Traffic, angry bosses, power cuts. City life is stressful. That’s why we found ourselves heading to Delhi’s first floatation therapy centre for a quick ‘e-detox’.
Say ‘aye’ if this makes you think of Eleven’s sensory deprivation tank. Yeah, we knew that. Cinematic license apart, there’s something inherently geeky about floatation tanks that makes us prefer this to stuff like meditation or yoga (it’s also less work on your part).
What is it
As you’d remember from our visit to Bengaluru’s 1000Petals, floatation tanks (or sensory deprivation tanks) make for some great anti-stress therapy (by drawing your body and mind into a deep state of relaxation). And now, there’s good news for Dilliwallas sick of the capital’s legendary traffic and noise - the city’s first floatation centre, Liquid Sanctuary, is now open.
The science behind it
Before we get into how sensory deprivation (or ‘Restricted Environmental Stimulation Therapy’) works, a word on Epsom salts. These salts are what make you float in a floatation tank (around 1500lb needed). Rich in magnesium, these are supposed to help alleviate headaches, body aches, muscle cramps and inflammation.
But the real ‘magic’ of floatation therapy lies in how you’re isolated from your surroundings. Partially submerged in a tank of water that’s kept at the same temperature as your body, with no external stimulus (no lights or sounds), your body and mind start to ‘slow down’. And while it might sound like black magic, it works - several studies have shown how a ‘float session’ can cut down on stressful thoughts, making it easier to achieve a meditative state. In fact, some researchers also suggest float therapy could be a way to treat PTSD and other stress-related disorders.
At the most basic level, being cut off from external stimuli slows your brain down - it’s free to stop worrying about stuff from your daily routine. This results in your brain waves moving from alertness (‘Beta’ and ‘Alpha’ states) to one associated with meditation (‘Theta’). At the same time, deprived of external stimuli, your brain might start creating its own - some studies show it makes your brain’s creative centres more active, making it a great way to jumpstart creative ideation and problem solving.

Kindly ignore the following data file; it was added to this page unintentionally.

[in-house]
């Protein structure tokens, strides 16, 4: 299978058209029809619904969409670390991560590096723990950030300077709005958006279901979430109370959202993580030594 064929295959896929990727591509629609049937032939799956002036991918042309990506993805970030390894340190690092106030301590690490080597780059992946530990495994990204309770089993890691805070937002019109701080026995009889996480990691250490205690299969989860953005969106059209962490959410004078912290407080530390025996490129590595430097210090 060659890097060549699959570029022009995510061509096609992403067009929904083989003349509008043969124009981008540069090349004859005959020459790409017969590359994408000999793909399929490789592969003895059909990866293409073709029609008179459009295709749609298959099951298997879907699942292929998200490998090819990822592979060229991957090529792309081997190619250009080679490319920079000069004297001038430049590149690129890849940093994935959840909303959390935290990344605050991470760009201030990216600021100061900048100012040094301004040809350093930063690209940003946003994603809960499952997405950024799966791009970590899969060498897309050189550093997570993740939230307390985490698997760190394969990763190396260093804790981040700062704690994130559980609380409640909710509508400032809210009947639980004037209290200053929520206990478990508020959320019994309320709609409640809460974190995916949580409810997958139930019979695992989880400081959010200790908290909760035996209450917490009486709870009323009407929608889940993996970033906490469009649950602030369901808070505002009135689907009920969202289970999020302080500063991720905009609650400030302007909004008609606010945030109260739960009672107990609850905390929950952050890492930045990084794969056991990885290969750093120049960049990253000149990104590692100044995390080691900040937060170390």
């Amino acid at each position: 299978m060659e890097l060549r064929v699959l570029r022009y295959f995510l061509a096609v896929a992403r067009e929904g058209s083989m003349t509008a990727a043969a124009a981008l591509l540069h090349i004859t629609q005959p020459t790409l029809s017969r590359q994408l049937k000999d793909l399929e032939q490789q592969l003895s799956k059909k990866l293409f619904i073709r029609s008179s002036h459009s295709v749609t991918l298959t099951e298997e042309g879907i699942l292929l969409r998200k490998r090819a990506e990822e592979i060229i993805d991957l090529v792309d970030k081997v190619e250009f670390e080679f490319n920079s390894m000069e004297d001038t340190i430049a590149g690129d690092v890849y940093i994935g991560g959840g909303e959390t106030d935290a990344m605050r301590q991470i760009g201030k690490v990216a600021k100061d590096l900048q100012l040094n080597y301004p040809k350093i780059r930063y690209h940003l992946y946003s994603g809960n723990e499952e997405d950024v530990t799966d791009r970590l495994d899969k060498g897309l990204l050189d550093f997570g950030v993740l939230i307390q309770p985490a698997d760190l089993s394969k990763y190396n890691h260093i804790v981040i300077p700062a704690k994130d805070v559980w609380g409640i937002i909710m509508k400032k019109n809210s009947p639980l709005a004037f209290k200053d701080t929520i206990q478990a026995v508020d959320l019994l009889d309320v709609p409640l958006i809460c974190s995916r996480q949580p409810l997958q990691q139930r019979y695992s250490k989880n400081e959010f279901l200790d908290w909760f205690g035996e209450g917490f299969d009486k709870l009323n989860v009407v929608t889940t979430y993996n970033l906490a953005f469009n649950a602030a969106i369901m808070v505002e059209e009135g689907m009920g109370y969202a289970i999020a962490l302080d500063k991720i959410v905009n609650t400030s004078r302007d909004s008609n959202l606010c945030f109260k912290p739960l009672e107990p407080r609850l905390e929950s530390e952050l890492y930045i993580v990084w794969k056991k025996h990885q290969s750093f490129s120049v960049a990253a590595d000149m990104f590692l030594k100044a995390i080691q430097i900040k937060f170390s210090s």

What was it like
No scary X-Men imagery. No Stranger Things spookiness. Liquid Sanctuary looks like a plush spa - it’s bright, airy and has a cheerful vibe. They’ve got two tanks here (₹3500-₹5000 for a one hour session) - one done up in a manner reminiscent of a luxury spa, the other with forest-theme decor. The tank here is an open one (not the closed clamshells we’d expected), which should make things a lot better if you’re the claustrophobic sort. It’s all very soothing even before you get into the tank.
But I’m here to check out what it feels like. A shower in the attached dressing room and then it’s time to scramble into the tank. There’s gentle music piped through (you can turn that off) and skylight and in-tank LEDs (you can turn those off as well). At first, there’s the whole novelty of floating in water that’s very sci-fi in a way. But as the music being piped through (you can play your own - say, your fav prog rock album or a language learning CD) lulls me into a state of relaxation (deadlines? What deadlines?), I begin to see what it’s about. Turn off the lights and music and I begin to descend deeper into what seems like a waking trance. Some people report auditory hallucinations. For a second there I thought the forest / ambient track was still being played (it wasn’t).
An hour over, the music starts again and it’s time to get out and head back to the real world. But as I get out of the Liquid Sanctuary premises, I realise that no, I’m not worrying about driving through a crazy gridlock, or whether I’d turned the aircon off before leaving in the morning. I’m just ‘there’. Sounds rather trippy-hippie-newagey? Hey, it seems to work.